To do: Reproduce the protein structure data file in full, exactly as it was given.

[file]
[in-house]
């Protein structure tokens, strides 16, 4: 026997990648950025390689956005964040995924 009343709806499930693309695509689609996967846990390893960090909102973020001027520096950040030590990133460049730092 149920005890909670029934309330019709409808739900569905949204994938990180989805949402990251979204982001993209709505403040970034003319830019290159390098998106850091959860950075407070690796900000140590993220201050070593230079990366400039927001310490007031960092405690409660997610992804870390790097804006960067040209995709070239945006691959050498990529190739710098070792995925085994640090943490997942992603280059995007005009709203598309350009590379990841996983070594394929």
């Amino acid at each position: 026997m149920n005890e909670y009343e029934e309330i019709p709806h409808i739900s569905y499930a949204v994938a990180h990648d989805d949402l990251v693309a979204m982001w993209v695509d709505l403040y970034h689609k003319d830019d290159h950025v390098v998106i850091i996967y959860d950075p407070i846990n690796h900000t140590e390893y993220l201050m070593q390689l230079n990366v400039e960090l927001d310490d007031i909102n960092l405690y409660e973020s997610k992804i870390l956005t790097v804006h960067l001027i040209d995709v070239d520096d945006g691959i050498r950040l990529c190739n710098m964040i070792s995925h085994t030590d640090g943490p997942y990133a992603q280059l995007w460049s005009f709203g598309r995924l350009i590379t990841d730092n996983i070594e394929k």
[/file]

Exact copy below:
[in-house]
């Protein structure tokens, strides 16, 4: 026997990648950025390689956005964040995924 009343709806499930693309695509689609996967846990390893960090909102973020001027520096950040030590990133460049730092 149920005890909670029934309330019709409808739900569905949204994938990180989805949402990251979204982001993209709505403040970034003319830019290159390098998106850091959860950075407070690796900000140590993220201050070593230079990366400039927001310490007031960092405690409660997610992804870390790097804006960067040209995709070239945006691959050498990529190739710098070792995925085994640090943490997942992603280059995007005009709203598309350009590379990841996983070594394929």
């Amino acid at each position: 026997m149920n005890e909670y009343e029934e309330i019709p709806h409808i739900s569905y499930a949204v994938a990180h990648d989805d949402l990251v693309a979204m982001w993209v695509d709505l403040y970034h689609k003319d830019d290159h950025v390098v998106i850091i996967y959860d950075p407070i846990n690796h900000t140590e390893y993220l201050m070593q390689l230079n990366v400039e960090l927001d310490d007031i909102n960092l405690y409660e973020s997610k992804i870390l956005t790097v804006h960067l001027i040209d995709v070239d520096d945006g691959i050498r950040l990529c190739n710098m964040i070792s995925h085994t030590d640090g943490p997942y990133a992603q280059l995007w460049s005009f709203g598309r995924l350009i590379t990841d730092n996983i070594e394929k």